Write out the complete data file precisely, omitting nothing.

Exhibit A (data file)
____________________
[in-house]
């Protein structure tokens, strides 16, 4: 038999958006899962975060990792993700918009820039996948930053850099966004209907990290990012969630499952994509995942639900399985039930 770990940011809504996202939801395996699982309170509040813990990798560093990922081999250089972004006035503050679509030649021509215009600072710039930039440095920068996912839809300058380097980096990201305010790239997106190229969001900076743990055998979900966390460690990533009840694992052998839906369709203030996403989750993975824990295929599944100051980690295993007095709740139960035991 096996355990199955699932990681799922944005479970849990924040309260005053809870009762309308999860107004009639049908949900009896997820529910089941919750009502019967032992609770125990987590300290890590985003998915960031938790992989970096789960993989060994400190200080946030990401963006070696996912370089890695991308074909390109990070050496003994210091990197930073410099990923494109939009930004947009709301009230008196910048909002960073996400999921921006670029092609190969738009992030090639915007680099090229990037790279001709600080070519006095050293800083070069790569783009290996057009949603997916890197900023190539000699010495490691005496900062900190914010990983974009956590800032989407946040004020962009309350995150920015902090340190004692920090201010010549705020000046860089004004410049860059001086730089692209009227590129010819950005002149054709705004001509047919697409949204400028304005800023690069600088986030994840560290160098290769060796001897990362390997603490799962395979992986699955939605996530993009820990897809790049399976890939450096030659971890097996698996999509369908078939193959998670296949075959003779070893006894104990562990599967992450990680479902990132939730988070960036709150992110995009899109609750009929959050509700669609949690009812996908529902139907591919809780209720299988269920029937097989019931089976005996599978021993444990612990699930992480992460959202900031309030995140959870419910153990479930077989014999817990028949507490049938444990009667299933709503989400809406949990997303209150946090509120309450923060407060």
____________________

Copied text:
[in-house]
């Protein structure tokens, strides 16, 4: 038999958006899962975060990792993700918009820039996948930053850099966004209907990290990012969630499952994509995942639900399985039930 770990940011809504996202939801395996699982309170509040813990990798560093990922081999250089972004006035503050679509030649021509215009600072710039930039440095920068996912839809300058380097980096990201305010790239997106190229969001900076743990055998979900966390460690990533009840694992052998839906369709203030996403989750993975824990295929599944100051980690295993007095709740139960035991 096996355990199955699932990681799922944005479970849990924040309260005053809870009762309308999860107004009639049908949900009896997820529910089941919750009502019967032992609770125990987590300290890590985003998915960031938790992989970096789960993989060994400190200080946030990401963006070696996912370089890695991308074909390109990070050496003994210091990197930073410099990923494109939009930004947009709301009230008196910048909002960073996400999921921006670029092609190969738009992030090639915007680099090229990037790279001709600080070519006095050293800083070069790569783009290996057009949603997916890197900023190539000699010495490691005496900062900190914010990983974009956590800032989407946040004020962009309350995150920015902090340190004692920090201010010549705020000046860089004004410049860059001086730089692209009227590129010819950005002149054709705004001509047919697409949204400028304005800023690069600088986030994840560290160098290769060796001897990362390997603490799962395979992986699955939605996530993009820990897809790049399976890939450096030659971890097996698996999509369908078939193959998670296949075959003779070893006894104990562990599967992450990680479902990132939730988070960036709150992110995009899109609750009929959050509700669609949690009812996908529902139907591919809780209720299988269920029937097989019931089976005996599978021993444990612990699930992480992460959202900031309030995140959870419910153990479930077989014999817990028949507490049938444990009667299933709503989400809406949990997303209150946090509120309450923060407060």